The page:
Online survey seeks suggestions to improve shelters and amenities at Orange County’s 12 rail stations
ORANGE – How could climate change and severe weather potentially affect Orange County’s passenger rail service?
That’s the question the Orange County Transportation Authority, in partnership with Caltrans District 12, is exploring in an ongoing study.
The study, known as the Rail Infrastructure Defense Against Climate Change study, will identify both the challenges and opportunities to improve service, operations, and infrastructure along Orange County’s rail corridor and ways to better withstand severe weather conditions.
As part of that study, the public is invited to participate in a short online survey that will help provide recommendations for improving Orange County’s 12 rail stations. In particular, it will explore how to better shield passengers from the effects of heat, rain, wind and other extreme weather conditions.
The survey takes only a few minutes to fill out. To access the survey, please visit www.ocrailsurvey.com between now and the end of September.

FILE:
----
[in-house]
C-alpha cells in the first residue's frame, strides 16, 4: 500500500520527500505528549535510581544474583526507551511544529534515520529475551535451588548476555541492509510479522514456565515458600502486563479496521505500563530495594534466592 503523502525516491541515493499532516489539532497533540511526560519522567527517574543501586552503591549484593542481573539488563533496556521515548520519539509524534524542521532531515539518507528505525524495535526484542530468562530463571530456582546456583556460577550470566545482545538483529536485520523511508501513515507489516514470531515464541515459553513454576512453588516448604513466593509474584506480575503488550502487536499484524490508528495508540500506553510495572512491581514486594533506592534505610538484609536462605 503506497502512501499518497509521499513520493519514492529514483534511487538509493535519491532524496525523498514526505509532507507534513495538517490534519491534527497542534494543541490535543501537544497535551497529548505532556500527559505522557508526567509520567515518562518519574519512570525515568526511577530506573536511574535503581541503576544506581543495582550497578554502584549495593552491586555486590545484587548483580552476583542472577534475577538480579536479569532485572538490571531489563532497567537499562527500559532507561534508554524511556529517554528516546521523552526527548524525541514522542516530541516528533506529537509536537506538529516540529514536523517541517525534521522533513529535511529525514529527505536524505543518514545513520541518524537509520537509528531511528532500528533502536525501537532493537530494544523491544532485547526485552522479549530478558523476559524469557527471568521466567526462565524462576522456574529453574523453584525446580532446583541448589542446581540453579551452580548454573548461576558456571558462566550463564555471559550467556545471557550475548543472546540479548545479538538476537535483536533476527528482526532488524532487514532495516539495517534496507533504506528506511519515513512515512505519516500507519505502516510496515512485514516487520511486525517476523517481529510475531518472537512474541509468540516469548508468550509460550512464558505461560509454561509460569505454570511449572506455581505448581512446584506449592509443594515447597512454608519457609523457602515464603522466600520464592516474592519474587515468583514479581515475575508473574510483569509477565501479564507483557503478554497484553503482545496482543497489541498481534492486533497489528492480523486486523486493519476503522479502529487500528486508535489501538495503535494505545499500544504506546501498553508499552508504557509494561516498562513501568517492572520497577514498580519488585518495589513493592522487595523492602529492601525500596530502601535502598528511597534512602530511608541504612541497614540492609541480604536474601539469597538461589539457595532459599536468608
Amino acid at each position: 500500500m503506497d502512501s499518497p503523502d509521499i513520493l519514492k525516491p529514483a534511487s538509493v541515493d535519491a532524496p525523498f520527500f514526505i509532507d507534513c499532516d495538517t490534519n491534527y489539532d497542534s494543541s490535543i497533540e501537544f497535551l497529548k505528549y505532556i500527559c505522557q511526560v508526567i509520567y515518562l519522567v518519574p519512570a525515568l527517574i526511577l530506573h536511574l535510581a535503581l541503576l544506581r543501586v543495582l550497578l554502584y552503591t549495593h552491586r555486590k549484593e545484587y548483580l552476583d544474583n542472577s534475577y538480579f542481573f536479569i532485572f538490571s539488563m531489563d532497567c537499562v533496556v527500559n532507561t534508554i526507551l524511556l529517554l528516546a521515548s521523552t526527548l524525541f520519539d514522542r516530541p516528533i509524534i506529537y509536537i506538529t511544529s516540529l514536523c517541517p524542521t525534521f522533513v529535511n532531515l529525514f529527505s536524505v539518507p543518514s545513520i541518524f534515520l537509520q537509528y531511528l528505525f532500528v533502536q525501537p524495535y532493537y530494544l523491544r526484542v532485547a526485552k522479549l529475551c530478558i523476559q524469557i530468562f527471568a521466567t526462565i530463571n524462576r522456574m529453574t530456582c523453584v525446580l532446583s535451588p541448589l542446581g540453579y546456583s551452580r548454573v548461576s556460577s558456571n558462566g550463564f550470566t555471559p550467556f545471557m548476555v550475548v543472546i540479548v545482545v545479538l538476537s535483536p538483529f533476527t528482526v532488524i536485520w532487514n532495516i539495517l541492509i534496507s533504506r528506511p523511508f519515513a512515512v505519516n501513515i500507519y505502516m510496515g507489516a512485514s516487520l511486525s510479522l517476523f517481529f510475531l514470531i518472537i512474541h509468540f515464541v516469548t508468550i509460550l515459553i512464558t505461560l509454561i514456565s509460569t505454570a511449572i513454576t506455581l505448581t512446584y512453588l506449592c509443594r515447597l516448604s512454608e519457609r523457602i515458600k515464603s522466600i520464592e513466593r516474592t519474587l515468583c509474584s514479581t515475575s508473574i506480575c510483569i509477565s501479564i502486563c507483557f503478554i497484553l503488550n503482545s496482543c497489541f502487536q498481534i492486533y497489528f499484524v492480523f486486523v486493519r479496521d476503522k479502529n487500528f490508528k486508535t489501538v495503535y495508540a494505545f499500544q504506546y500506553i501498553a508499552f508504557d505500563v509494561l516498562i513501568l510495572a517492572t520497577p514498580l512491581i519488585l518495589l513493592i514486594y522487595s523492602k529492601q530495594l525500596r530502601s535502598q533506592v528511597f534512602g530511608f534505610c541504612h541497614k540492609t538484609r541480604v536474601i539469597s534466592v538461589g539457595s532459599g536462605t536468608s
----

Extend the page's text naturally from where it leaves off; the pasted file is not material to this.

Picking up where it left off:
The overall study is looking at an approximately 25-mile section of Orange County railway that runs from Irvine to the Orange County border with San Diego County. Much of that rail line runs near the coast.
The study will help identify strategies for reducing the risk to the rail line from flooding, mudslides, coastal surge and sea-level rise, among other potential climate-related conditions.
It will also develop a plan for enhancing the management of vegetation near the rail line to better withstand periods of intense drought or heavy rains.
Improved shelter structures, natural shading and other amenities at rail stations will also be considered in the study.
For more information, visit www.octa.net/railstudy.
About OCTA: The Orange County Transportation Authority is the county transportation planning commission, responsible for funding and implementing transit and capital projects for a balanced and sustainable transportation system that reflects the diverse travel needs of the county’s 34 cities and 3.2 million residents. With the mission of keeping Orange County moving, this includes freeways and express lanes, bus and rail transit, rideshare, commuter rail and active transportation.